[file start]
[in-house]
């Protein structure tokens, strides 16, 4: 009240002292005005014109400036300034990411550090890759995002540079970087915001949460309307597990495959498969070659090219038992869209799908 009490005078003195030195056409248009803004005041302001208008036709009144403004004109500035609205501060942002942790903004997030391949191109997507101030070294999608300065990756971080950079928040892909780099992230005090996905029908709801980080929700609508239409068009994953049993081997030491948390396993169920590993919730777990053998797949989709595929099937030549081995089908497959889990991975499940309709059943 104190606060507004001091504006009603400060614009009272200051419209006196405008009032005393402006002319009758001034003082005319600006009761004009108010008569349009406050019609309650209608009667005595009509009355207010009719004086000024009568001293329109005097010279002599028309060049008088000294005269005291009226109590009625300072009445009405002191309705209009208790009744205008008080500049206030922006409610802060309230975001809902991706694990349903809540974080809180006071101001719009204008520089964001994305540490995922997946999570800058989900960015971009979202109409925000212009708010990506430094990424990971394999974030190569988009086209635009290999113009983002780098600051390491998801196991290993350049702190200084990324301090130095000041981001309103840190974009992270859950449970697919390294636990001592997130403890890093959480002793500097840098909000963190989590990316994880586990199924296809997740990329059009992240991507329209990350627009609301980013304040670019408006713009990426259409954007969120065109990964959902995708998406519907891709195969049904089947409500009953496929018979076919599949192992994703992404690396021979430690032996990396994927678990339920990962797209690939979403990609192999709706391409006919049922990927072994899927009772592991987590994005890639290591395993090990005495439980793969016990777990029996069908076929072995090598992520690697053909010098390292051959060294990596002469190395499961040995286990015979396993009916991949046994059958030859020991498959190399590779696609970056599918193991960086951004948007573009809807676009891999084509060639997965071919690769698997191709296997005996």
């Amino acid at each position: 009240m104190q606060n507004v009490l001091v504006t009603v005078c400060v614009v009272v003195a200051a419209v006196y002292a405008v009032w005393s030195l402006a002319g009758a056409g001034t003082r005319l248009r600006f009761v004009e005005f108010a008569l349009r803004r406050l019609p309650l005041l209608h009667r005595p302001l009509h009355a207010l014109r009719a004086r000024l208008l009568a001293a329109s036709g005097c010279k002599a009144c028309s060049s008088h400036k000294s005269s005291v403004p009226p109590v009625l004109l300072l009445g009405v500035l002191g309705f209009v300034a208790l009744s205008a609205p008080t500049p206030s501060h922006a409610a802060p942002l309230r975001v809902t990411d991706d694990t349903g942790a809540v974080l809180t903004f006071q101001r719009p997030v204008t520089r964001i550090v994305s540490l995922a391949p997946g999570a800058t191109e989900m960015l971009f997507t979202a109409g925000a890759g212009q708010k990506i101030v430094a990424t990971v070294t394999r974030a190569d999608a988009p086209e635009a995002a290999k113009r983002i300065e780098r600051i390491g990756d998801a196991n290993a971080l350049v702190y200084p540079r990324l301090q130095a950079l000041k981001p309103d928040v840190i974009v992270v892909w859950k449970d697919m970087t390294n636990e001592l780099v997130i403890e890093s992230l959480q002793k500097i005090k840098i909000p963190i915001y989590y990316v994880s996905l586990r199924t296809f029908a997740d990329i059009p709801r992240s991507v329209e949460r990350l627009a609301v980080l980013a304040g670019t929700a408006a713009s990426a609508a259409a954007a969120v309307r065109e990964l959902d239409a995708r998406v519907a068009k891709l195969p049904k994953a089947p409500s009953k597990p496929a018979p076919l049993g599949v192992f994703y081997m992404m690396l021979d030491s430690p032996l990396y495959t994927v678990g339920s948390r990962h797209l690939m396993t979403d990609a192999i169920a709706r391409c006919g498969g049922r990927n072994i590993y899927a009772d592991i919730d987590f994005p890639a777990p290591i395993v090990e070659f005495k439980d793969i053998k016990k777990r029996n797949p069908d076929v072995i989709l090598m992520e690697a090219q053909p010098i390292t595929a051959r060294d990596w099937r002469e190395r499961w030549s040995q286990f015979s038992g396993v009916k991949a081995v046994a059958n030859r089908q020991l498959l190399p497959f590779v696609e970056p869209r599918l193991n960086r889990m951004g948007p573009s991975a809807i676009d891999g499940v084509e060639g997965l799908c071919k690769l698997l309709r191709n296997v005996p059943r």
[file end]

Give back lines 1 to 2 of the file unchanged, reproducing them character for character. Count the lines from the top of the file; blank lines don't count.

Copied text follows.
[in-house]
């Protein structure tokens, strides 16, 4: 009240002292005005014109400036300034990411550090890759995002540079970087915001949460309307597990495959498969070659090219038992869209799908 009490005078003195030195056409248009803004005041302001208008036709009144403004004109500035609205501060942002942790903004997030391949191109997507101030070294999608300065990756971080950079928040892909780099992230005090996905029908709801980080929700609508239409068009994953049993081997030491948390396993169920590993919730777990053998797949989709595929099937030549081995089908497959889990991975499940309709059943 104190606060507004001091504006009603400060614009009272200051419209006196405008009032005393402006002319009758001034003082005319600006009761004009108010008569349009406050019609309650209608009667005595009509009355207010009719004086000024009568001293329109005097010279002599028309060049008088000294005269005291009226109590009625300072009445009405002191309705209009208790009744205008008080500049206030922006409610802060309230975001809902991706694990349903809540974080809180006071101001719009204008520089964001994305540490995922997946999570800058989900960015971009979202109409925000212009708010990506430094990424990971394999974030190569988009086209635009290999113009983002780098600051390491998801196991290993350049702190200084990324301090130095000041981001309103840190974009992270859950449970697919390294636990001592997130403890890093959480002793500097840098909000963190989590990316994880586990199924296809997740990329059009992240991507329209990350627009609301980013304040670019408006713009990426259409954007969120065109990964959902995708998406519907891709195969049904089947409500009953496929018979076919599949192992994703992404690396021979430690032996990396994927678990339920990962797209690939979403990609192999709706391409006919049922990927072994899927009772592991987590994005890639290591395993090990005495439980793969016990777990029996069908076929072995090598992520690697053909010098390292051959060294990596002469190395499961040995286990015979396993009916991949046994059958030859020991498959190399590779696609970056599918193991960086951004948007573009809807676009891999084509060639997965071919690769698997191709296997005996």